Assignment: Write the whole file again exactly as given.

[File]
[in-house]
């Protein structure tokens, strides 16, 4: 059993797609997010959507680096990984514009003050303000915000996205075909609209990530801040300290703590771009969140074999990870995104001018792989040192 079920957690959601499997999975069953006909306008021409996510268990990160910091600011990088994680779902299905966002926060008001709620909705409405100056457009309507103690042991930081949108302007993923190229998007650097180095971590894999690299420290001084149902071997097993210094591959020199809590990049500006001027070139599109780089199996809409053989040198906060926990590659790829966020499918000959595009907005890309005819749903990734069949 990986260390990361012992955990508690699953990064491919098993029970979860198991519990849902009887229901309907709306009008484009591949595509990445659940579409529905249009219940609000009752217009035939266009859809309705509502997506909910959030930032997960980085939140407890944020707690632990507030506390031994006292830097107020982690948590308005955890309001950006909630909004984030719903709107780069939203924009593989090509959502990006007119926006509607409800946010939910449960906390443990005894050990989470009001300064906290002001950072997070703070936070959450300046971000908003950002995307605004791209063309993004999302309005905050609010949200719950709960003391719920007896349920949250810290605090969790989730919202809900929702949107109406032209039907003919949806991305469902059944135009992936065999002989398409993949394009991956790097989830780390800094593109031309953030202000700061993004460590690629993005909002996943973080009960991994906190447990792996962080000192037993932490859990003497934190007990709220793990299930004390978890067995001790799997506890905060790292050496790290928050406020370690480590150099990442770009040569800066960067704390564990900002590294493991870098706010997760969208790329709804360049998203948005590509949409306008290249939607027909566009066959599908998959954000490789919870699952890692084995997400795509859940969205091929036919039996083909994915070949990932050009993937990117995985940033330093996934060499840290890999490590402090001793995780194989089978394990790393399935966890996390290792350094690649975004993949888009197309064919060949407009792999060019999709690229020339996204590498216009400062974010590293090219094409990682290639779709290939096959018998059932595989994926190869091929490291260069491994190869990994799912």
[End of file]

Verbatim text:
[in-house]
């Protein structure tokens, strides 16, 4: 059993797609997010959507680096990984514009003050303000915000996205075909609209990530801040300290703590771009969140074999990870995104001018792989040192 079920957690959601499997999975069953006909306008021409996510268990990160910091600011990088994680779902299905966002926060008001709620909705409405100056457009309507103690042991930081949108302007993923190229998007650097180095971590894999690299420290001084149902071997097993210094591959020199809590990049500006001027070139599109780089199996809409053989040198906060926990590659790829966020499918000959595009907005890309005819749903990734069949 990986260390990361012992955990508690699953990064491919098993029970979860198991519990849902009887229901309907709306009008484009591949595509990445659940579409529905249009219940609000009752217009035939266009859809309705509502997506909910959030930032997960980085939140407890944020707690632990507030506390031994006292830097107020982690948590308005955890309001950006909630909004984030719903709107780069939203924009593989090509959502990006007119926006509607409800946010939910449960906390443990005894050990989470009001300064906290002001950072997070703070936070959450300046971000908003950002995307605004791209063309993004999302309005905050609010949200719950709960003391719920007896349920949250810290605090969790989730919202809900929702949107109406032209039907003919949806991305469902059944135009992936065999002989398409993949394009991956790097989830780390800094593109031309953030202000700061993004460590690629993005909002996943973080009960991994906190447990792996962080000192037993932490859990003497934190007990709220793990299930004390978890067995001790799997506890905060790292050496790290928050406020370690480590150099990442770009040569800066960067704390564990900002590294493991870098706010997760969208790329709804360049998203948005590509949409306008290249939607027909566009066959599908998959954000490789919870699952890692084995997400795509859940969205091929036919039996083909994915070949990932050009993937990117995985940033330093996934060499840290890999490590402090001793995780194989089978394990790393399935966890996390290792350094690649975004993949888009197309064919060949407009792999060019999709690229020339996204590498216009400062974010590293090219094409990682290639779709290939096959018998059932595989994926190869091929490291260069491994190869990994799912």